Operating Systems

Processes and Threads

A "processor" can only run one unit of execution (process/thread) at a time. The processor is switched (context switch) among multiple applications so all will appear to be progressing (albeit potentially at reduced speed). The processor and I/O devices can be used efficiently: When application performs I/O, the processor can be used for a different application.

What is a process?

An abstraction of a running program.

The Process Model

  • A process has a program, input, output, and state (data).
  • A process is an instance of an executing program and includes
    • Variables ( memory )
    • Code
    • Program counter ( really hardware resource)
    • Registers
    • ...

Process: a running program

A process includes:
  • Address space
  • Process table entries (state, registers): Open files, thread(s) state, resources field
A process tree:
  • A created two child processes, B and C
  • B created three child processes, D, E and F
/ \
/ | \

Address Space

  • Defines where sections of data and code are located in 32 or 64 address space.
  • Defines protection of such sections: ReadOnly, ReadWrite, Execute
  • Confined "private" addressing concept: requires form of address virtualization
Address Space Example

Process Creation

  • System initialization
    • At boot time
    • Foreground
  • Background (daemons)
  • Execution of a process creation system call by a running process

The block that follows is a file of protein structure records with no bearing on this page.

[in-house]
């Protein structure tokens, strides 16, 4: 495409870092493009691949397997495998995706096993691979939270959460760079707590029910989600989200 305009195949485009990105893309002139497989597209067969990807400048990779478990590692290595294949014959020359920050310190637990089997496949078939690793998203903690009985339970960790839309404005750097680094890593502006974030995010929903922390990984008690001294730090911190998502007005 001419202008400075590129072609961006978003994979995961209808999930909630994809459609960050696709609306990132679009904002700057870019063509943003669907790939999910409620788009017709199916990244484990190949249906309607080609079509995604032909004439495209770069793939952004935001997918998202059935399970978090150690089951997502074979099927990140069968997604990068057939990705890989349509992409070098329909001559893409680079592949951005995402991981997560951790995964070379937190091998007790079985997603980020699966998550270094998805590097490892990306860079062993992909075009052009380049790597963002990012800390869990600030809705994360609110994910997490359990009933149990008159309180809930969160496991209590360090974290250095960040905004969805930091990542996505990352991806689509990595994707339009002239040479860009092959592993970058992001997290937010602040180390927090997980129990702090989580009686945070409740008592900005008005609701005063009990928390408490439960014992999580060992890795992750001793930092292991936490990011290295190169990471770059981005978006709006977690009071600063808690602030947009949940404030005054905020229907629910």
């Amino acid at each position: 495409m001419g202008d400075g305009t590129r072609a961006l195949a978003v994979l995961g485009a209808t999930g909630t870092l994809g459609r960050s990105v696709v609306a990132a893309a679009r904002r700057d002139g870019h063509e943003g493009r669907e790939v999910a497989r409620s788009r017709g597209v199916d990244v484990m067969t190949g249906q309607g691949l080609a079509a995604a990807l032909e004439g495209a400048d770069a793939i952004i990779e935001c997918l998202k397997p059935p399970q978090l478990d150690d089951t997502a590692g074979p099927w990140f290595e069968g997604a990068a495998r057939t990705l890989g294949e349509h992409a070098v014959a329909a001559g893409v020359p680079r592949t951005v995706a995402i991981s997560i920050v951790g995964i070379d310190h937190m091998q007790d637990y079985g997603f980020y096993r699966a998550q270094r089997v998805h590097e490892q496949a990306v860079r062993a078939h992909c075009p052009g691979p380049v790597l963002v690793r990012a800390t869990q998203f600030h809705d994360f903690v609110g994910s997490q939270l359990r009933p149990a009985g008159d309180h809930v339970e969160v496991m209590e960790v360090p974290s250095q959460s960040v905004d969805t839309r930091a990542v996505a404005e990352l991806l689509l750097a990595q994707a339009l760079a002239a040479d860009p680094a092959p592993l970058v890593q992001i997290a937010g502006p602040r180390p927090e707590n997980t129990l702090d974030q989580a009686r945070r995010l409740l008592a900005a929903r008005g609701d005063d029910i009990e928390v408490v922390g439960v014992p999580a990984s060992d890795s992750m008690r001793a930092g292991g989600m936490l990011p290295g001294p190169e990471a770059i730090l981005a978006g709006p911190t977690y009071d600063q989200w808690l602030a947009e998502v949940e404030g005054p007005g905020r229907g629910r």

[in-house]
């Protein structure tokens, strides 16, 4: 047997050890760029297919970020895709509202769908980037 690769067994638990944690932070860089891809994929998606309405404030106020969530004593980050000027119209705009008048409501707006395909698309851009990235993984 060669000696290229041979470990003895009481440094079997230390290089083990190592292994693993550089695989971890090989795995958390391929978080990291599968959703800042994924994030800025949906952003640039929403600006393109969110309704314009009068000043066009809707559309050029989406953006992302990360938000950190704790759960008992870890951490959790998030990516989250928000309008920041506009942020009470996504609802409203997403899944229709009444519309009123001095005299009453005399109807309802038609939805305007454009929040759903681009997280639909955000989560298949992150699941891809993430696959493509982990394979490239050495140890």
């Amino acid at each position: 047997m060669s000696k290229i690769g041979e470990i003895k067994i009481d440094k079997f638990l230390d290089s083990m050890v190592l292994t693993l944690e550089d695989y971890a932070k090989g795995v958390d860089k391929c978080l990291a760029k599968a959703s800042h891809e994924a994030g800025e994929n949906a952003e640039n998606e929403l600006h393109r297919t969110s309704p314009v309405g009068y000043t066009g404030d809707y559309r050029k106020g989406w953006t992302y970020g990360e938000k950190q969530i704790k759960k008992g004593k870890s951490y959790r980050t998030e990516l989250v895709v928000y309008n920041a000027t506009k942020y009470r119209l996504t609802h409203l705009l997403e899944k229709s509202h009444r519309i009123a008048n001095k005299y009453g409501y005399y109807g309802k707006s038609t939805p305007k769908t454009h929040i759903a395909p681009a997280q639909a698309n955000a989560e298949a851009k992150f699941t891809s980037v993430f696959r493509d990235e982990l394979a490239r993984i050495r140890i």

• A user request
  • A batch job
  • Created by OS to provide a service
  • Interactive login

Process Termination

  • Normal exit (voluntary)
  • Error exit (voluntary)
  • Fatal error (involuntary)
  • Killed by another process (involuntary)

Implementation of Processes

  • OS maintains a process table Process procs[];
  • An array (or a hash table) of structures
  • One entry per process (pid is the uniq id)

Implementation of Processes: Process Control Block (PCB)

  • Contains the process elements
  • It is possible to interrupt a running process and later resume execution as if the interrupt had not occurred → state
  • Created and managed by the operating system
  • Key tool that allows support for multiple processes
Includes: Identifier, state, priority, program counter, memory pointers, context data, I/O status information and accounting information.


Creation of a new process by fork(). Executing a program in that new process. Signal notifications.
The kernel boot manually creates ONE process (the init process, pid=0) and all other processes are created by fork().


#include <stdio.h>
#include <unistd.h>
int main(int argc, char **argv) {
pid_t pid = fork(); // syscall that creates new PCB and duplicates Address Space
if (pid == 0) {